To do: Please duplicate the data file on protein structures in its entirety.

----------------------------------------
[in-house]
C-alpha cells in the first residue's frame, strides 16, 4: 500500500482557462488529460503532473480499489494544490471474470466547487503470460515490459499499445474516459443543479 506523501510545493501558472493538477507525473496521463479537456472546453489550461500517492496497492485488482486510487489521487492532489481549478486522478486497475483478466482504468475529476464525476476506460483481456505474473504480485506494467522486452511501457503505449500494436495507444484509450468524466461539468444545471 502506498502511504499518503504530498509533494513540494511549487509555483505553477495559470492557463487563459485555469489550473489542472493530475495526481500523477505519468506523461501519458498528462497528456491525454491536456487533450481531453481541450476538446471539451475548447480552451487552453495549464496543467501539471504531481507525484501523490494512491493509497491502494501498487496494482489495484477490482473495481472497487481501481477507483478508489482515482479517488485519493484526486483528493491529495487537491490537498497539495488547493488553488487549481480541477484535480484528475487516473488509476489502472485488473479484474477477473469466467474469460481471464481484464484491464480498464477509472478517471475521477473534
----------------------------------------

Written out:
[in-house]
C-alpha cells in the first residue's frame, strides 16, 4: 500500500482557462488529460503532473480499489494544490471474470466547487503470460515490459499499445474516459443543479 506523501510545493501558472493538477507525473496521463479537456472546453489550461500517492496497492485488482486510487489521487492532489481549478486522478486497475483478466482504468475529476464525476476506460483481456505474473504480485506494467522486452511501457503505449500494436495507444484509450468524466461539468444545471 502506498502511504499518503504530498509533494513540494511549487509555483505553477495559470492557463487563459485555469489550473489542472493530475495526481500523477505519468506523461501519458498528462497528456491525454491536456487533450481531453481541450476538446471539451475548447480552451487552453495549464496543467501539471504531481507525484501523490494512491493509497491502494501498487496494482489495484477490482473495481472497487481501481477507483478508489482515482479517488485519493484526486483528493491529495487537491490537498497539495488547493488553488487549481480541477484535480484528475487516473488509476489502472485488473479484474477477473469466467474469460481471464481484464484491464480498464477509472478517471475521477473534